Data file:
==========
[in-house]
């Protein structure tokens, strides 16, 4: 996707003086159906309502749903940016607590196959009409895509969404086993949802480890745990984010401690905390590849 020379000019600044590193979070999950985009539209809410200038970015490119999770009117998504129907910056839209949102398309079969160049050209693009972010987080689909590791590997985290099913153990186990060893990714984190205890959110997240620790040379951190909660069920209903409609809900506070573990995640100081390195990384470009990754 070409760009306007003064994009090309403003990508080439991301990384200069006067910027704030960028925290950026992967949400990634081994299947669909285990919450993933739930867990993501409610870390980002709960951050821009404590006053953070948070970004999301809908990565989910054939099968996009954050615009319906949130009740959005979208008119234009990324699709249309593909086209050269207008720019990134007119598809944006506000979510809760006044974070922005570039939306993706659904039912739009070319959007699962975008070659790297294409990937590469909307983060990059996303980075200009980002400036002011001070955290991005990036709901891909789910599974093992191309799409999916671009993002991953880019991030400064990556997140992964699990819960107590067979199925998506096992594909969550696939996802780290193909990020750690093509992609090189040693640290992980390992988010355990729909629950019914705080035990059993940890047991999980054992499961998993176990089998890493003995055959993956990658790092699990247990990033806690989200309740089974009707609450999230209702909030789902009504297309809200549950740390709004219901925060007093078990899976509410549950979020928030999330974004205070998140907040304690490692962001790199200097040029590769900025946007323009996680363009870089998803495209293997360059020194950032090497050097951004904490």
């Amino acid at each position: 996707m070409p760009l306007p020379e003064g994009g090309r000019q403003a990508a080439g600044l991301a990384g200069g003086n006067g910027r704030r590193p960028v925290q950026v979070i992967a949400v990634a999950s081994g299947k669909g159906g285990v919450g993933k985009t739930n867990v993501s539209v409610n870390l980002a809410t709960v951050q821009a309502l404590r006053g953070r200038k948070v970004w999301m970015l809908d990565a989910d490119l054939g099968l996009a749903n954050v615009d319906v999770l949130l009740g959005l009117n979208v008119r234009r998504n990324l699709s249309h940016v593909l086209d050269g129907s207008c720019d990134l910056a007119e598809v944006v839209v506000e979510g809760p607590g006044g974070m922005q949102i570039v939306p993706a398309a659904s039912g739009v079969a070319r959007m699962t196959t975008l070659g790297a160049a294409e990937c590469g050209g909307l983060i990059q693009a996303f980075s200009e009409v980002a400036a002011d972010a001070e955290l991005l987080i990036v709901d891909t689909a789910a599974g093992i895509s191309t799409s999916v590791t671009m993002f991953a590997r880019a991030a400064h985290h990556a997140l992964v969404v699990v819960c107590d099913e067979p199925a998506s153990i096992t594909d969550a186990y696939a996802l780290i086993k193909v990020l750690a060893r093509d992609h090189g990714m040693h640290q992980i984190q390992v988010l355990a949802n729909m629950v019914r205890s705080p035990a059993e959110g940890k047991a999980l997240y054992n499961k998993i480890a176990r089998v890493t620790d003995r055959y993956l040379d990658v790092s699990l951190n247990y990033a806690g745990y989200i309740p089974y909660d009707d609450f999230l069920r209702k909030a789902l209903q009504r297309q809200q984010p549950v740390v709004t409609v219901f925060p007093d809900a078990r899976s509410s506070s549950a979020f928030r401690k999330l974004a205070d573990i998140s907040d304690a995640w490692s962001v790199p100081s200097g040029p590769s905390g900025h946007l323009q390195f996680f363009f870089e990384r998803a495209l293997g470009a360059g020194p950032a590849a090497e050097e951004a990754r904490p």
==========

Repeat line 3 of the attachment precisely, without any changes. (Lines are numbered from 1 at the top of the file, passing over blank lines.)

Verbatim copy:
């Amino acid at each position: 996707m070409p760009l306007p020379e003064g994009g090309r000019q403003a990508a080439g600044l991301a990384g200069g003086n006067g910027r704030r590193p960028v925290q950026v979070i992967a949400v990634a999950s081994g299947k669909g159906g285990v919450g993933k985009t739930n867990v993501s539209v409610n870390l980002a809410t709960v951050q821009a309502l404590r006053g953070r200038k948070v970004w999301m970015l809908d990565a989910d490119l054939g099968l996009a749903n954050v615009d319906v999770l949130l009740g959005l009117n979208v008119r234009r998504n990324l699709s249309h940016v593909l086209d050269g129907s207008c720019d990134l910056a007119e598809v944006v839209v506000e979510g809760p607590g006044g974070m922005q949102i570039v939306p993706a398309a659904s039912g739009v079969a070319r959007m699962t196959t975008l070659g790297a160049a294409e990937c590469g050209g909307l983060i990059q693009a996303f980075s200009e009409v980002a400036a002011d972010a001070e955290l991005l987080i990036v709901d891909t689909a789910a599974g093992i895509s191309t799409s999916v590791t671009m993002f991953a590997r880019a991030a400064h985290h990556a997140l992964v969404v699990v819960c107590d099913e067979p199925a998506s153990i096992t594909d969550a186990y696939a996802l780290i086993k193909v990020l750690a060893r093509d992609h090189g990714m040693h640290q992980i984190q390992v988010l355990a949802n729909m629950v019914r205890s705080p035990a059993e959110g940890k047991a999980l997240y054992n499961k998993i480890a176990r089998v890493t620790d003995r055959y993956l040379d990658v790092s699990l951190n247990y990033a806690g745990y989200i309740p089974y909660d009707d609450f999230l069920r209702k909030a789902l209903q009504r297309q809200q984010p549950v740390v709004t409609v219901f925060p007093d809900a078990r899976s509410s506070s549950a979020f928030r401690k999330l974004a205070d573990i998140s907040d304690a995640w490692s962001v790199p100081s200097g040029p590769s905390g900025h946007l323009q390195f996680f363009f870089e990384r998803a495209l293997g470009a360059g020194p950032a590849a090497e050097e951004a990754r904490p």